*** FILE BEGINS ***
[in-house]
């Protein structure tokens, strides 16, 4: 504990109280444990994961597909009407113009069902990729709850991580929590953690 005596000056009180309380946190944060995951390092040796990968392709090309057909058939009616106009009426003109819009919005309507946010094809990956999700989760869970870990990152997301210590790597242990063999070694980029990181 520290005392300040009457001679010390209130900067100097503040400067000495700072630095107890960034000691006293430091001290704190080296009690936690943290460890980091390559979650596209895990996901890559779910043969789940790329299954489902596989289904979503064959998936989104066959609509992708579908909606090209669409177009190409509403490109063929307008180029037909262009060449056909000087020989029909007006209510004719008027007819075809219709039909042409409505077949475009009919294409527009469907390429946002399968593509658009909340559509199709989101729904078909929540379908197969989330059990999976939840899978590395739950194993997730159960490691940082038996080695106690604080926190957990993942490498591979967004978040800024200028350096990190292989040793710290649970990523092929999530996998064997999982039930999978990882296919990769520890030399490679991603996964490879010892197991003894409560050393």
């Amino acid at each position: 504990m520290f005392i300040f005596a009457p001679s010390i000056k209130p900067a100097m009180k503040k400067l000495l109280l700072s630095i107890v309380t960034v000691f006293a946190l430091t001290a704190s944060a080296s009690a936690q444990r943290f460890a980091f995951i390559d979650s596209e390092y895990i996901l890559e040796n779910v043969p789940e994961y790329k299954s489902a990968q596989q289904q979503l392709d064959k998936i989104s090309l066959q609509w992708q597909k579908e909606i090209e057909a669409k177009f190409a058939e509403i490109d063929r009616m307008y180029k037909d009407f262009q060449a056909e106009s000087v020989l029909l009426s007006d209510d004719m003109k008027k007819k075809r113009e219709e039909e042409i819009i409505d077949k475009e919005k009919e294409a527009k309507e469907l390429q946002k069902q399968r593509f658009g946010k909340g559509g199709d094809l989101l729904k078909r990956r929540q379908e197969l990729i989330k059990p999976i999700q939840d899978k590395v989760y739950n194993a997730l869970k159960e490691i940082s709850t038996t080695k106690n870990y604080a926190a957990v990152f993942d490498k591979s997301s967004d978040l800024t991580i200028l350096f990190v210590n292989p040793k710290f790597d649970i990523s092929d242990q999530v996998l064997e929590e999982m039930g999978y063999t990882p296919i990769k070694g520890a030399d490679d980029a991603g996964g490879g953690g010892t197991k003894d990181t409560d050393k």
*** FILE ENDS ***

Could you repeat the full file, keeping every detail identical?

[in-house]
């Protein structure tokens, strides 16, 4: 504990109280444990994961597909009407113009069902990729709850991580929590953690 005596000056009180309380946190944060995951390092040796990968392709090309057909058939009616106009009426003109819009919005309507946010094809990956999700989760869970870990990152997301210590790597242990063999070694980029990181 520290005392300040009457001679010390209130900067100097503040400067000495700072630095107890960034000691006293430091001290704190080296009690936690943290460890980091390559979650596209895990996901890559779910043969789940790329299954489902596989289904979503064959998936989104066959609509992708579908909606090209669409177009190409509403490109063929307008180029037909262009060449056909000087020989029909007006209510004719008027007819075809219709039909042409409505077949475009009919294409527009469907390429946002399968593509658009909340559509199709989101729904078909929540379908197969989330059990999976939840899978590395739950194993997730159960490691940082038996080695106690604080926190957990993942490498591979967004978040800024200028350096990190292989040793710290649970990523092929999530996998064997999982039930999978990882296919990769520890030399490679991603996964490879010892197991003894409560050393």
């Amino acid at each position: 504990m520290f005392i300040f005596a009457p001679s010390i000056k209130p900067a100097m009180k503040k400067l000495l109280l700072s630095i107890v309380t960034v000691f006293a946190l430091t001290a704190s944060a080296s009690a936690q444990r943290f460890a980091f995951i390559d979650s596209e390092y895990i996901l890559e040796n779910v043969p789940e994961y790329k299954s489902a990968q596989q289904q979503l392709d064959k998936i989104s090309l066959q609509w992708q597909k579908e909606i090209e057909a669409k177009f190409a058939e509403i490109d063929r009616m307008y180029k037909d009407f262009q060449a056909e106009s000087v020989l029909l009426s007006d209510d004719m003109k008027k007819k075809r113009e219709e039909e042409i819009i409505d077949k475009e919005k009919e294409a527009k309507e469907l390429q946002k069902q399968r593509f658009g946010k909340g559509g199709d094809l989101l729904k078909r990956r929540q379908e197969l990729i989330k059990p999976i999700q939840d899978k590395v989760y739950n194993a997730l869970k159960e490691i940082s709850t038996t080695k106690n870990y604080a926190a957990v990152f993942d490498k591979s997301s967004d978040l800024t991580i200028l350096f990190v210590n292989p040793k710290f790597d649970i990523s092929d242990q999530v996998l064997e929590e999982m039930g999978y063999t990882p296919i990769k070694g520890a030399d490679d980029a991603g996964g490879g953690g010892t197991k003894d990181t409560d050393k």